Using fMRI to quantify the time dependence of remifentanil analgesia in the human brain.
Wise RG., Williams P., Tracey I.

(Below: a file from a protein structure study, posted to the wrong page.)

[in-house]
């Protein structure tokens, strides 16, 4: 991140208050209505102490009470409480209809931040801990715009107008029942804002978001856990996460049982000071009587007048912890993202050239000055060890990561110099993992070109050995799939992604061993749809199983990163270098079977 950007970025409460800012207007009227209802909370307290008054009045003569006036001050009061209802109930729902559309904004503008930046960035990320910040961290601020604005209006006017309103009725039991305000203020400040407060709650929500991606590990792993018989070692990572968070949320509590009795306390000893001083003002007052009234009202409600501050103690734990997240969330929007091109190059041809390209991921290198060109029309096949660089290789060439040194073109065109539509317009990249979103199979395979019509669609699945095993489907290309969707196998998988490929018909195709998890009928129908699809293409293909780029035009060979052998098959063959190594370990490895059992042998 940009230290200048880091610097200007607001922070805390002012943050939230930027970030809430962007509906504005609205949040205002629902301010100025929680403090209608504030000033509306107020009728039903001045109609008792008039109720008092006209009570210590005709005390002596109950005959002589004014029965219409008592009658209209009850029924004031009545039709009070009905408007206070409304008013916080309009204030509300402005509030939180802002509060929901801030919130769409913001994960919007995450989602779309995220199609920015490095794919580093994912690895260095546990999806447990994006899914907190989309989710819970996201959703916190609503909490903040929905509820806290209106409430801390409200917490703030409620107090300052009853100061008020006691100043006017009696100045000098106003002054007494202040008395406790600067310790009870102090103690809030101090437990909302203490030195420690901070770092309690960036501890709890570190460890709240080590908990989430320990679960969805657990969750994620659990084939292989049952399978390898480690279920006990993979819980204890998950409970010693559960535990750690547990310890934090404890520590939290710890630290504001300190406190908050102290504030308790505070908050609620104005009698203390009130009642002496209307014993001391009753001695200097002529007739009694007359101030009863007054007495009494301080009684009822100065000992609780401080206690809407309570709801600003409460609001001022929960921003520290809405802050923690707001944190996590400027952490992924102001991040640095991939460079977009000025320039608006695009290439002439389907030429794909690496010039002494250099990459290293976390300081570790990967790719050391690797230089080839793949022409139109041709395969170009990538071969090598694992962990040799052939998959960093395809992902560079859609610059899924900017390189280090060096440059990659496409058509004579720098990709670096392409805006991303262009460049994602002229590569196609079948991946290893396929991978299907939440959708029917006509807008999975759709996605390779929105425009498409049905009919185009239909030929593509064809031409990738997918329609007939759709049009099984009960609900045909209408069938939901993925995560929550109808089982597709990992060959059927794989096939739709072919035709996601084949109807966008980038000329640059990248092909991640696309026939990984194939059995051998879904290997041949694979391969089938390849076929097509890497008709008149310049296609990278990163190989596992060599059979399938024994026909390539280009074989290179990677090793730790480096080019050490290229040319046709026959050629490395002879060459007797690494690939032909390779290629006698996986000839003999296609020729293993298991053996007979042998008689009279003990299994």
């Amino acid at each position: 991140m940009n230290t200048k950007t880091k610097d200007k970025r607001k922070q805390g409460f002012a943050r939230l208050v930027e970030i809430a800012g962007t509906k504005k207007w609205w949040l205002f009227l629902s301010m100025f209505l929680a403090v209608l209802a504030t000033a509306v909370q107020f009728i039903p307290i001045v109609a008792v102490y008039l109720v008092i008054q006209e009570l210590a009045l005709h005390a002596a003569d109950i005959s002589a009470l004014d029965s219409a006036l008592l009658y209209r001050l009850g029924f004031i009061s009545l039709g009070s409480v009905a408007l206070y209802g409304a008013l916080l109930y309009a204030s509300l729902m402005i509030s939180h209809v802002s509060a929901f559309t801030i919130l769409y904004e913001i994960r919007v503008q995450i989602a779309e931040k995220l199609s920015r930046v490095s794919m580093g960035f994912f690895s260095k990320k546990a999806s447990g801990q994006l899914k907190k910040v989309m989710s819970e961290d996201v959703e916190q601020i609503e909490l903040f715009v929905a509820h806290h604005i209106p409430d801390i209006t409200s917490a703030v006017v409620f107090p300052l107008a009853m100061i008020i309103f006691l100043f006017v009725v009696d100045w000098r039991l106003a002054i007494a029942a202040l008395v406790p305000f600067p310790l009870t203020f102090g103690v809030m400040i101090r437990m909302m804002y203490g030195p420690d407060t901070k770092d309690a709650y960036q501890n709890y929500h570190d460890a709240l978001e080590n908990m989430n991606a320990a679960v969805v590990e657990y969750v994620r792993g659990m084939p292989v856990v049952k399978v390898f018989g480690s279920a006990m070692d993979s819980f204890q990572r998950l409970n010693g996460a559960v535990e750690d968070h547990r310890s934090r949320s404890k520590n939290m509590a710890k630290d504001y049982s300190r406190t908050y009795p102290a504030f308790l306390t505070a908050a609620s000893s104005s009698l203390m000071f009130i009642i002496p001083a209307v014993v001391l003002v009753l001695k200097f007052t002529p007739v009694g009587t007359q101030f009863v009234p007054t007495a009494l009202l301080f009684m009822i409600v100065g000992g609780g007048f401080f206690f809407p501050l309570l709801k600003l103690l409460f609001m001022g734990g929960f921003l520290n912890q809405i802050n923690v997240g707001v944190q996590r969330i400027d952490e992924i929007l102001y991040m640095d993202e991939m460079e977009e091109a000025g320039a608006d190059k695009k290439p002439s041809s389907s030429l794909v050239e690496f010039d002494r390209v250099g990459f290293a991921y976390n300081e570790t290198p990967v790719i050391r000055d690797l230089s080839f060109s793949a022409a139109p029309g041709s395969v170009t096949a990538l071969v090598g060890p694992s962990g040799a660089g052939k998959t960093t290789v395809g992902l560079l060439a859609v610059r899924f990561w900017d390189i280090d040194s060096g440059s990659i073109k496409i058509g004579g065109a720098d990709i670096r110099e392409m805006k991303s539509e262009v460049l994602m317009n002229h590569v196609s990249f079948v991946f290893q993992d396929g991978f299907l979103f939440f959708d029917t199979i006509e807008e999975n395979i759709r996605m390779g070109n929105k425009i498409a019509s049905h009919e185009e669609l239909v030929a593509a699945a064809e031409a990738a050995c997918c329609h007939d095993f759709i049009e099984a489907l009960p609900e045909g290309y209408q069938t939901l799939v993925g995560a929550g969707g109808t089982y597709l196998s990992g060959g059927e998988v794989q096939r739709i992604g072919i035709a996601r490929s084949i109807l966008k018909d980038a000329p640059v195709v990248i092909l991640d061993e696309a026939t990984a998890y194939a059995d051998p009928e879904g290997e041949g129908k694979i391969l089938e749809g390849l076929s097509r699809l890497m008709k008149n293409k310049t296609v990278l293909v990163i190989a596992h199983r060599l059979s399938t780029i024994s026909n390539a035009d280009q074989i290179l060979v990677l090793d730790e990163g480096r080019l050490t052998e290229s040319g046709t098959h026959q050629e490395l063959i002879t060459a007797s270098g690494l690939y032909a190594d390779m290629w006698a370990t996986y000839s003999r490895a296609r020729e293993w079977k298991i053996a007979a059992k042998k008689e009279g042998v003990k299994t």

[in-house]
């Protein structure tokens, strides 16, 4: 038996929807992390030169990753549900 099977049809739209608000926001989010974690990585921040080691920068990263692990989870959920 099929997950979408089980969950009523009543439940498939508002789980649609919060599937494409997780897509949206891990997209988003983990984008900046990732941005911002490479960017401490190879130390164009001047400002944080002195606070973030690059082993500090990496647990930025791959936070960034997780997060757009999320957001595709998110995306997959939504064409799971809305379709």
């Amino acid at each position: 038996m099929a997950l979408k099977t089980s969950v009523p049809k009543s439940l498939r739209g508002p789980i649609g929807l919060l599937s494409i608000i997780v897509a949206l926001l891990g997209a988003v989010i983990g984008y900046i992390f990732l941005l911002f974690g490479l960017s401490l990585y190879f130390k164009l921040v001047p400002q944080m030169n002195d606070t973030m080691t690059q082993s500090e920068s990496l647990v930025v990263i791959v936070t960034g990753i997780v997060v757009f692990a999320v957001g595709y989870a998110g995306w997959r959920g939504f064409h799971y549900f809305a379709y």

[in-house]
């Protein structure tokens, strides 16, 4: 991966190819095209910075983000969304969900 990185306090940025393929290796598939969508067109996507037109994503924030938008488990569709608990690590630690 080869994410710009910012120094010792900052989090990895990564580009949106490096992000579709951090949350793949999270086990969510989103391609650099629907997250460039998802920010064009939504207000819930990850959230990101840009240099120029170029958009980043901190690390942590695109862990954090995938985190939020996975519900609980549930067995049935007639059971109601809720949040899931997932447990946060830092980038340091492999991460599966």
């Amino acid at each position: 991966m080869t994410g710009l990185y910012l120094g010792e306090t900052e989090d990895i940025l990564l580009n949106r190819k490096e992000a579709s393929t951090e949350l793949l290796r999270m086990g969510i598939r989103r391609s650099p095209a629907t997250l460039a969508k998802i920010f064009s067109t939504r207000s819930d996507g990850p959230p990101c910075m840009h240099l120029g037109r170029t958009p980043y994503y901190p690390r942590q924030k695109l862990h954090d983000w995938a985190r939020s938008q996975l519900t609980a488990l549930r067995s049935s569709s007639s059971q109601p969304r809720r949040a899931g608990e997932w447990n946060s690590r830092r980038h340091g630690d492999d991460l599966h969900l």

To understand and exploit centrally acting drugs requires reliable measures of their time course of action in the human brain. Functional magnetic resonance imaging (fMRI) is able to measure noninvasively, drug-induced changes in task-related brain activity. Here, we have characterized, in a specific region of the brain, the time of onset of action and the half-life of action of a clinically relevant dose of a potent opioid analgesic agent, remifentanil. These times were established from the temporal variation of the amplitude of the blood oxygen level-dependent response in the insular cortex contralateral to a painfully hot thermal stimulus, in volunteers receiving a remifentanil infusion. The insular cortex has repeatedly been reported as activated by noxious thermal stimulation. The times of onset and offset of drug action were each characterized by a half-life for changes in fMRI signal from within the insula. These characteristic times agreed with the observed drug-induced analgesia and previous pharmacokinetic-pharmacodynamic measurements for remifentanil. We have successfully measured, for the first time using fMRI, temporal pharmacological parameters for a CNS-active drug based on its effect on task-related activity in a specific brain region. Comparison of the time course of regional brain activity with pain perception could reveal those regions engaged in drug-induced analgesia.